‘I Saw Beckett The Other Day’ and other poems by Órfhlaith Foyle

Photograph of Her Brother’s Skull

They give you to me,
a numbered skull from a high shelf
and in my hand you are
a strange brute thing – a thing I hardly see
-my brother.
The clean smooth bone of you
– the whole of you no longer with me.
In this room of discovered skulls,
I have lost my memories
And the photographer fixes your dead stare
for his lens.
In this room of skulls,
Your face is lost,
my brother,
and I grips hard to what is left.

After Sunday Mass in Malawi

After Sunday Mass they whispered:
‘he was a poet, perhaps.
A dissident, yes.’
He ignored the spies in his classroom.’
Then someone else also remembered:
‘Of course, this is not our country.
We are Whites, you see

I Saw Beckett the Other Day

I saw Beckett the other day
in the doorway of that café
where you took his photograph.
You know the one…
when he looked up at the lens
and realised how he could
haunt us all.
‘Hey Beckett,’ I said
Rejoicing in my discovery of him;
his hand on the door, his eyes
skimming over the interior image
of cigarette smoke and coffee.
I stood beside him. He rubbed his face so
he might recognise me. I smiled and
said even I didn’t know what was
happening these days.
Even I could not stop the end.
He nodded, coughed and looked sly; his teeth were
yellow over the pink rim of his lips.
He mentioned the photograph. He said his face
had collected worms under the skin as if ready for
death and he smiled to show them dance
spasmatic with age-spots and veins.
Someone entered the café. Someone left.
Beckett touched the hair above my ear.
I stood on tip-toe so he could whisper down.
He said nothing. It was just a kiss
with the cold wind at our feet and the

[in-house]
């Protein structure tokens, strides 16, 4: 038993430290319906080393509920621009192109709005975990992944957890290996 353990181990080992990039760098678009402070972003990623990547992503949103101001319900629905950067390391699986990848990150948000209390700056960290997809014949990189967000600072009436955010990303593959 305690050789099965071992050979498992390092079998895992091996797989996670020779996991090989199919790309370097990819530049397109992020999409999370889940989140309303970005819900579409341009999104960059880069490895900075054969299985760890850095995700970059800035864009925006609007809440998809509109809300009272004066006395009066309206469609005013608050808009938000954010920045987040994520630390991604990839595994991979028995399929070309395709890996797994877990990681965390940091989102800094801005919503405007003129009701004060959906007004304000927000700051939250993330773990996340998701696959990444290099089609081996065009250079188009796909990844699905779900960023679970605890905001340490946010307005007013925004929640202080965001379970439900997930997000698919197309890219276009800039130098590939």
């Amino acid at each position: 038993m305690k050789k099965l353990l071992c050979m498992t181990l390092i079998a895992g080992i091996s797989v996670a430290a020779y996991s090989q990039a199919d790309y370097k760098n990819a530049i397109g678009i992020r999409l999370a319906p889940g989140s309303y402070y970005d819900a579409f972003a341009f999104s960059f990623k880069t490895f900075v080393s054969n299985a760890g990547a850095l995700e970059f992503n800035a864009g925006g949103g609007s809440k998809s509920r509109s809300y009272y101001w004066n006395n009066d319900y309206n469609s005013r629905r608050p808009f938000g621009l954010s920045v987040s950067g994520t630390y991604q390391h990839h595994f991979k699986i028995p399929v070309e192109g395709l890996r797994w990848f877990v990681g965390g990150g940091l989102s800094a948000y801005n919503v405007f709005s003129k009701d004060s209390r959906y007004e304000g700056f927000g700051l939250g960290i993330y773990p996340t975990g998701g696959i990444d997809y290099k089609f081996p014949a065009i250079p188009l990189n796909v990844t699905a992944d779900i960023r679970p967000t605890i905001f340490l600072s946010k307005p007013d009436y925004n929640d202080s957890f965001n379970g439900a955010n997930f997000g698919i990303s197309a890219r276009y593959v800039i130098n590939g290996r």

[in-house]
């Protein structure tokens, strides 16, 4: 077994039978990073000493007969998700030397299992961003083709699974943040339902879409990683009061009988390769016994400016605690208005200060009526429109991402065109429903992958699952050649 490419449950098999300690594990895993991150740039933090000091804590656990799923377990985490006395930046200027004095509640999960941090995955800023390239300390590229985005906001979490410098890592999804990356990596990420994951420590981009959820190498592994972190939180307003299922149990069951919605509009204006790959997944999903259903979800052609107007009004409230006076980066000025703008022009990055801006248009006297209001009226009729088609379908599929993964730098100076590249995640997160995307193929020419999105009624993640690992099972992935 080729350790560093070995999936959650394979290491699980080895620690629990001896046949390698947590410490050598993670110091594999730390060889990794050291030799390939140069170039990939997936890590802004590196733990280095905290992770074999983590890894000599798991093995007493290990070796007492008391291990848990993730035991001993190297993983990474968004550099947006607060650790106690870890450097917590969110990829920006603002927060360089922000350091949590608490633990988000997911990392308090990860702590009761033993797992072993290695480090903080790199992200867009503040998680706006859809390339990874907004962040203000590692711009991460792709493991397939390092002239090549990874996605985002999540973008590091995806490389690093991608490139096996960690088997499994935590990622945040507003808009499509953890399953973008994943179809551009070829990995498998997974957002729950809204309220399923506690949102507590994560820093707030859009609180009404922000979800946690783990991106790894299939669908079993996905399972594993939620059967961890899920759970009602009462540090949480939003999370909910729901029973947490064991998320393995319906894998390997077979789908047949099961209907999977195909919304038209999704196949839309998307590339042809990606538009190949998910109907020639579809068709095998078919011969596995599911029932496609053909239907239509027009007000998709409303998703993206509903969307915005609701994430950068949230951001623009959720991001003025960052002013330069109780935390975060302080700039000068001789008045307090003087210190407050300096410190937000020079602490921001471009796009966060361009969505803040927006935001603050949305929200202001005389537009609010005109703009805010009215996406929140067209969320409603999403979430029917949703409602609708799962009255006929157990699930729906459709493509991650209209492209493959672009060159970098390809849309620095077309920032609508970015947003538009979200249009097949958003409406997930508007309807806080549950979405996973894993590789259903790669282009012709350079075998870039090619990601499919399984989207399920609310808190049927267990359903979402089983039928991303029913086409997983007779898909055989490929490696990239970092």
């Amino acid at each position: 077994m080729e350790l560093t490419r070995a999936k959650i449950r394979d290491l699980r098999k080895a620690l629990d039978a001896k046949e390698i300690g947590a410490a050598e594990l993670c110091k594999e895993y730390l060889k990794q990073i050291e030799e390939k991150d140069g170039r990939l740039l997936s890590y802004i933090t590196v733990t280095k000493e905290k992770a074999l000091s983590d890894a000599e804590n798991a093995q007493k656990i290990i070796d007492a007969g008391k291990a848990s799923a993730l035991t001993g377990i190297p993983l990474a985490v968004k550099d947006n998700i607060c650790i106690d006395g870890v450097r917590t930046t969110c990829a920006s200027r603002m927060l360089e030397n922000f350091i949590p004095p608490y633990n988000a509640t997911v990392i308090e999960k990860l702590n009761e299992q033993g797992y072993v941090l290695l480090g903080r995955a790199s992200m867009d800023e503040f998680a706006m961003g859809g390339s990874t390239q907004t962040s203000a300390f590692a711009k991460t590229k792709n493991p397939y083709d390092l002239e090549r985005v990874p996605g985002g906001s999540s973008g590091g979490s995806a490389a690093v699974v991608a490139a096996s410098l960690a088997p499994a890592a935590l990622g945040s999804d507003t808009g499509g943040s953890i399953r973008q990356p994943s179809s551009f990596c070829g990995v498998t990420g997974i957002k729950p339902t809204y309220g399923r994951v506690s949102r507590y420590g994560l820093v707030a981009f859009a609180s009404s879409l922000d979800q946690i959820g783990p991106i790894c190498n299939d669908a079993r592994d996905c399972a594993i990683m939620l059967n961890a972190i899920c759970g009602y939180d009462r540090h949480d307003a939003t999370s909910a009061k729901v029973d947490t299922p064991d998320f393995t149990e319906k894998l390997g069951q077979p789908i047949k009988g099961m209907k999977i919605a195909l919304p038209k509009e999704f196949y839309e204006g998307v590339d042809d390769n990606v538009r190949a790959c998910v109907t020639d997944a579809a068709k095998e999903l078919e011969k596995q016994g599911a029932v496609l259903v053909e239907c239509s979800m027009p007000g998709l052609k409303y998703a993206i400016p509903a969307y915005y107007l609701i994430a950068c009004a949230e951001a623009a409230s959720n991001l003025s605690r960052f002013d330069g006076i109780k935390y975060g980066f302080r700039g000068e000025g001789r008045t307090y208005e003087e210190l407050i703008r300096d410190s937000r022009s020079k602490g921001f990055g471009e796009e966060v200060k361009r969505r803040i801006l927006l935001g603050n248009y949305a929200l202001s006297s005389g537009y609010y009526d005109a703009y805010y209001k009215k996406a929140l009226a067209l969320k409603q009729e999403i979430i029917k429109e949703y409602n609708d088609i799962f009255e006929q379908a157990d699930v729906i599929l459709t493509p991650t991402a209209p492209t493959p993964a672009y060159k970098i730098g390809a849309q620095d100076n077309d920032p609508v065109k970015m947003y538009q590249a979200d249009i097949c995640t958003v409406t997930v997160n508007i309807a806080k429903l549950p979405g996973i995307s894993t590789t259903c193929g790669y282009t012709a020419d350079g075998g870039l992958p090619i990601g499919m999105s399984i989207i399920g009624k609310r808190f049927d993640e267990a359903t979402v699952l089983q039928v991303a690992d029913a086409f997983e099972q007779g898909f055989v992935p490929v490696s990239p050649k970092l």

smoke and egg friendly air
released in draughts between
the opening and closing of the café door;
Which he stepped through to find his table
and entered some other world,
under greasy lights
coupled with table shine and coffee cups,
and thoughts of death, where she stood
groomed for an entrance, were held back by
the odd moments of life
that still strung the useful breaths
Beckett used to blow his coffee cool.
‘I Saw Beckett The Other Day’ and other poems are © Órfhlaith Foyle

Órfhlaith Foyle’s first novel Belios was published by The Lilliput Press. Her first full poetry collection Red Riding Hood’s Dilemma (Arlen House) was short-listed for the Rupert and Eithne Strong Award in 2011. Arlen House published Foyle’s debut short fiction, Somewhere in Minnesota, in 2011; its title story first appeared in Faber and Faber’s New Irish Short Stories (2011), edited by Joseph O’Connor. Foyle’s second short fiction collection Clemency Browne Dreams of Gin (Arlen House 2014) was chosen as one the Irish Times books of the year. Her work has been published in The Dublin Review, The Wales Arts Review, The Manchester Review, and The Stinging Fly.


Órfhlaith Foyle was born in Africa to Irish parents and now lives in Galway, Ireland.

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